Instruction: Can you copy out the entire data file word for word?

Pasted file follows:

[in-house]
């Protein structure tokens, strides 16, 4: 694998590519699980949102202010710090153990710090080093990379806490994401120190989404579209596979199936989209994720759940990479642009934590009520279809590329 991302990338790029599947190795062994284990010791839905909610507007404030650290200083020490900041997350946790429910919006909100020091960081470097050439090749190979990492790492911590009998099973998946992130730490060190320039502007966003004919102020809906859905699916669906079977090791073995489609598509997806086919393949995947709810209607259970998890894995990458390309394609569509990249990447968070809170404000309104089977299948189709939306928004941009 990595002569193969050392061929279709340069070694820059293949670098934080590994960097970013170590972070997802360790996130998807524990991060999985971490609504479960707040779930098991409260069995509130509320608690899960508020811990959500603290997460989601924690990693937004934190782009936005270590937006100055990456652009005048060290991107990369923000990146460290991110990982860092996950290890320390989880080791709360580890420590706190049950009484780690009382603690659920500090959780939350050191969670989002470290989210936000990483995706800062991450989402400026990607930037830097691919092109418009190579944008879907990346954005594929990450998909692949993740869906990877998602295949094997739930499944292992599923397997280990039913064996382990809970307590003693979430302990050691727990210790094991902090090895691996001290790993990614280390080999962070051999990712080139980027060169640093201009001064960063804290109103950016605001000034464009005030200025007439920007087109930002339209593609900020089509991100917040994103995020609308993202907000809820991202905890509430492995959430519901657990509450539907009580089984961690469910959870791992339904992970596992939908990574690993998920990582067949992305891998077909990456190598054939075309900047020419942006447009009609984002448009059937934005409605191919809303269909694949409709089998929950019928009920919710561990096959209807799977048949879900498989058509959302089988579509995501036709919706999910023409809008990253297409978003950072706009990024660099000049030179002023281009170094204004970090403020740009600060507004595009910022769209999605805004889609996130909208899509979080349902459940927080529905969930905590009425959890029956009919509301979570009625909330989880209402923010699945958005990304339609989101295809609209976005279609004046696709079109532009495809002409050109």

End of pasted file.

[in-house]
């Protein structure tokens, strides 16, 4: 694998590519699980949102202010710090153990710090080093990379806490994401120190989404579209596979199936989209994720759940990479642009934590009520279809590329 991302990338790029599947190795062994284990010791839905909610507007404030650290200083020490900041997350946790429910919006909100020091960081470097050439090749190979990492790492911590009998099973998946992130730490060190320039502007966003004919102020809906859905699916669906079977090791073995489609598509997806086919393949995947709810209607259970998890894995990458390309394609569509990249990447968070809170404000309104089977299948189709939306928004941009 990595002569193969050392061929279709340069070694820059293949670098934080590994960097970013170590972070997802360790996130998807524990991060999985971490609504479960707040779930098991409260069995509130509320608690899960508020811990959500603290997460989601924690990693937004934190782009936005270590937006100055990456652009005048060290991107990369923000990146460290991110990982860092996950290890320390989880080791709360580890420590706190049950009484780690009382603690659920500090959780939350050191969670989002470290989210936000990483995706800062991450989402400026990607930037830097691919092109418009190579944008879907990346954005594929990450998909692949993740869906990877998602295949094997739930499944292992599923397997280990039913064996382990809970307590003693979430302990050691727990210790094991902090090895691996001290790993990614280390080999962070051999990712080139980027060169640093201009001064960063804290109103950016605001000034464009005030200025007439920007087109930002339209593609900020089509991100917040994103995020609308993202907000809820991202905890509430492995959430519901657990509450539907009580089984961690469910959870791992339904992970596992939908990574690993998920990582067949992305891998077909990456190598054939075309900047020419942006447009009609984002448009059937934005409605191919809303269909694949409709089998929950019928009920919710561990096959209807799977048949879900498989058509959302089988579509995501036709919706999910023409809008990253297409978003950072706009990024660099000049030179002023281009170094204004970090403020740009600060507004595009910022769209999605805004889609996130909208899509979080349902459940927080529905969930905590009425959890029956009919509301979570009625909330989880209402923010699945958005990304339609989101295809609209976005279609004046696709079109532009495809002409050109």